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by Gerard Jones
Basic Books, 2002
Review by Su Terry on Oct 23rd 2003

Killing Monsters

Killing Monsters: Why Children Need Fantasy, Super Heroes, and Make-Believe Violence by Gerard Jones is an engrossing reflection on the importance of superheroes and fantasy violence in the lives of children and youth. Jones argues for the necessity of fantasized violence for the development of a sense of personal power and for the working through of stress, anger, fear and frustration.

Killing Monsters is the outcome of the author experience with children and youth in his career as a comic book designer and workshop leader. Jones theorizes that children and youth need fantasize violence and that it is a natural occurrence. The fantasies allow the young person to cope with anger, fear, frustration, pressure and stress that the child senses is inappropriate to express. Fantasy violence in the guise of storytelling, art, play, music, and video games allows the young person to experience their emotions in a safe and cathartic manner. In today’s post-Columbine world, however, parents and teachers are fearful about the impact of media violence on young people. He theorizes that in an attempt to eliminate the potential threat of violent acts by children and teens, adult who restrict young people’s need to express their very real feelings of frustration, fear, and anger inadvertently place road blocks in the path of the young people from find socially accepted ways to channel their feelings. The temporarily repression of these “negative feelings” only forces them to burst forth later inappropriately in uncontrolled rage. The use of fantasy to express and feel these emotions allows the child to channel the feelings into less destructive means. Destroying a monster that is an imaginary surrogate for a real person, allows a child to express their feelings, gain a sense of personal power, and find release in a socially acceptable manner. Jones does, however, point out that for some children and teens the line between fantasy and reality remains in an infantile blurred state. It is for these young people that imagined violence may become a rehearsal for real violence.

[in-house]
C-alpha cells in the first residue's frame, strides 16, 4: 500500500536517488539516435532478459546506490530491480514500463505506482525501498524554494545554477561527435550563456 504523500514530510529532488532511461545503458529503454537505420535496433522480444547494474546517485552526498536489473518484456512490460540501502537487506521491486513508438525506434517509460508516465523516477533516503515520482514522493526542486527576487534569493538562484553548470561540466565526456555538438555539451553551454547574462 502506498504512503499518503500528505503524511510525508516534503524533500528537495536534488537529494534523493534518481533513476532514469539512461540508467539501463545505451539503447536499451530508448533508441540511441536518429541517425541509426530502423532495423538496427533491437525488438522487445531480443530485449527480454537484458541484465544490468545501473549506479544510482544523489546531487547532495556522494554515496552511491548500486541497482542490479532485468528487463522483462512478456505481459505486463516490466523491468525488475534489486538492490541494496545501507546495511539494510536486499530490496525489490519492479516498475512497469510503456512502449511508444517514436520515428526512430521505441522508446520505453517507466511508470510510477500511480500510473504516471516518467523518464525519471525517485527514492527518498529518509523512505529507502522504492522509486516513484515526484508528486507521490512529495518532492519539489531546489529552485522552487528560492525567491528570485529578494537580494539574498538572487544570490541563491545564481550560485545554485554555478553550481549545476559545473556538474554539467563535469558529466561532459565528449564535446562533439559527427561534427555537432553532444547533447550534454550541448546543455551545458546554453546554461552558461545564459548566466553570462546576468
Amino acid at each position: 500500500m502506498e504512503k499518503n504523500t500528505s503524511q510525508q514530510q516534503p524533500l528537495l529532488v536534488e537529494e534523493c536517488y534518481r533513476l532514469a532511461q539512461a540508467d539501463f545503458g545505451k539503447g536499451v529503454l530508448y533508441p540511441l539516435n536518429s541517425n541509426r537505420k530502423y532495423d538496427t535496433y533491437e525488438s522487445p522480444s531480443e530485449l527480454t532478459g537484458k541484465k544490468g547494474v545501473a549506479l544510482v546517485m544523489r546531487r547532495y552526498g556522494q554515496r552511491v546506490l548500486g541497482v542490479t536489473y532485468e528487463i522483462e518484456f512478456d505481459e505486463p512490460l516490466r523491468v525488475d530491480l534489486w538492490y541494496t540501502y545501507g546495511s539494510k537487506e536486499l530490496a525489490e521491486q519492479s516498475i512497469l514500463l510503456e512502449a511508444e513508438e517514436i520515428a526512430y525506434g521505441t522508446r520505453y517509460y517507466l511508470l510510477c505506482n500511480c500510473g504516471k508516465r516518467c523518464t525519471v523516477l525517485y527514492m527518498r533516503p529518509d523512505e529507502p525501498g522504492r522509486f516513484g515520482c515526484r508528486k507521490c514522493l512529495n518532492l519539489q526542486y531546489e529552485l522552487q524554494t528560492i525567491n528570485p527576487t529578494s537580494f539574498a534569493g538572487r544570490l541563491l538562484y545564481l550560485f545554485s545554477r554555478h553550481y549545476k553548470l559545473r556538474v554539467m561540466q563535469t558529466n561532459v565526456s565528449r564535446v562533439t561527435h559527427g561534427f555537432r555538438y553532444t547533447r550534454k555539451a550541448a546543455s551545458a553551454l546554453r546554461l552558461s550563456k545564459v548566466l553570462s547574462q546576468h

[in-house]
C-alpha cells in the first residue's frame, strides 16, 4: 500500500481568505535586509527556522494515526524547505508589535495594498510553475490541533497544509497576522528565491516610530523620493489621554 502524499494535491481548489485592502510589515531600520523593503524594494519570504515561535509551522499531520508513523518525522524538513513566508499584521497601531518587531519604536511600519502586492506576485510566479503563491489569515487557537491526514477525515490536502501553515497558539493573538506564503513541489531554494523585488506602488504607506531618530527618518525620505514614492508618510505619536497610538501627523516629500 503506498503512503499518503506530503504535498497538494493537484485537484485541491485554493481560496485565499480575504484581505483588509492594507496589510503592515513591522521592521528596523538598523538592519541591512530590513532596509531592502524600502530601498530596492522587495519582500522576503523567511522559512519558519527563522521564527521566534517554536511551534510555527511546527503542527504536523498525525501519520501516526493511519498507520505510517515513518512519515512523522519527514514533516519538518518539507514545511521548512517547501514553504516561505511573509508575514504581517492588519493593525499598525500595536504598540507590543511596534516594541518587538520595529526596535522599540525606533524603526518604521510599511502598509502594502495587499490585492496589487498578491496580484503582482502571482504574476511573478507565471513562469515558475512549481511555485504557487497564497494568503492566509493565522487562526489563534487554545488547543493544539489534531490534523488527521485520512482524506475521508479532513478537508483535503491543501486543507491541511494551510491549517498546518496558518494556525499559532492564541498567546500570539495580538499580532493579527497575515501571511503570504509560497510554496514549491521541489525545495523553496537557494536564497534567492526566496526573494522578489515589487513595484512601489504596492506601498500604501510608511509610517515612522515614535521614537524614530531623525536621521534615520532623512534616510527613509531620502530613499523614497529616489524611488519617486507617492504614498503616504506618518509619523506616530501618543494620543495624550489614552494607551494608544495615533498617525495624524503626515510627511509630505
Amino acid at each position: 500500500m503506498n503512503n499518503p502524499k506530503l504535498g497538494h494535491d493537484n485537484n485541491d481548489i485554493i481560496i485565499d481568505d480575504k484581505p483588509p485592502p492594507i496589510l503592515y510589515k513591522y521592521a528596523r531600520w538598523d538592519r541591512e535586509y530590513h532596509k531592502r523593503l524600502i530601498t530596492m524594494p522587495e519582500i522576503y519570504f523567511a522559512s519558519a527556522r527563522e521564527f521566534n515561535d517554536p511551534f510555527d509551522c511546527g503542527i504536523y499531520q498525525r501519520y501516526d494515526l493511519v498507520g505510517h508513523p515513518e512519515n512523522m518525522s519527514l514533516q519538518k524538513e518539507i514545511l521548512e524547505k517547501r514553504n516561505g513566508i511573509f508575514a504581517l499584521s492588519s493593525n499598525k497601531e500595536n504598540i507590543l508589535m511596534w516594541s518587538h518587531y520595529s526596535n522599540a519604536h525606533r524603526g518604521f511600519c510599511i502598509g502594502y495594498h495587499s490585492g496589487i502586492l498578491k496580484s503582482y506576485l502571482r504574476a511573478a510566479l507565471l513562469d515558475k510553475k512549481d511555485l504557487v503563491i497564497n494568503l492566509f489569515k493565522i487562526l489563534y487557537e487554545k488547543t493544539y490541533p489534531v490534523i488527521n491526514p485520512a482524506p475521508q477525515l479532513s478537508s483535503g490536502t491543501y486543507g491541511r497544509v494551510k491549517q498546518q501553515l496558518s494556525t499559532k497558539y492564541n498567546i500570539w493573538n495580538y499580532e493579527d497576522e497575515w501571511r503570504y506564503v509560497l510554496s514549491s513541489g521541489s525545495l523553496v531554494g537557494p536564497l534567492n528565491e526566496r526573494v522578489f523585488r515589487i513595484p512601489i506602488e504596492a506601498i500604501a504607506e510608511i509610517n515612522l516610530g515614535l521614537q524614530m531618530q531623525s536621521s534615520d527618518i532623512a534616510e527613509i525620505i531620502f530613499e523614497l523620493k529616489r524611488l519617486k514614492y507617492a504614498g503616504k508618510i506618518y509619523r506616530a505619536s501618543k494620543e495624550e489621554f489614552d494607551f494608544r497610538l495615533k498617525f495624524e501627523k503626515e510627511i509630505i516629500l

Killing Monsters at times reads like a “one-note (or chapter) Charlie” book. The author takes his basic theory – imagined violence is natural and healthy – rehashes it by type of media or type of person (child, female, abused, etc.). One chapter focuses on video games while another focuses on movies. One chapter looks exclusively at imagined violence from the female perspective. There are times that this reviewer felt as if I had just read this in the previous chapter. I asked myself why say it again, you just said this, but each chapter is unique and addresses the issue from a slightly different perspective. The book also gives good advice to parents and teachers dealing with young people. It discusses the powerful influence of parents in modeling, mirroring, and mentoring their children. Throughout it points out the red flags to note in children that might indicate the presence of a harmful relationship to violence. The author advises that adults should not confuse or try to impress their attitude about real violence upon children’s views about imaginary violence. He can not shout loud enough that real is real and fantasy is not. By enlarge, children know the difference, but it is adult that confuse the issue and thus send confusing messages to children.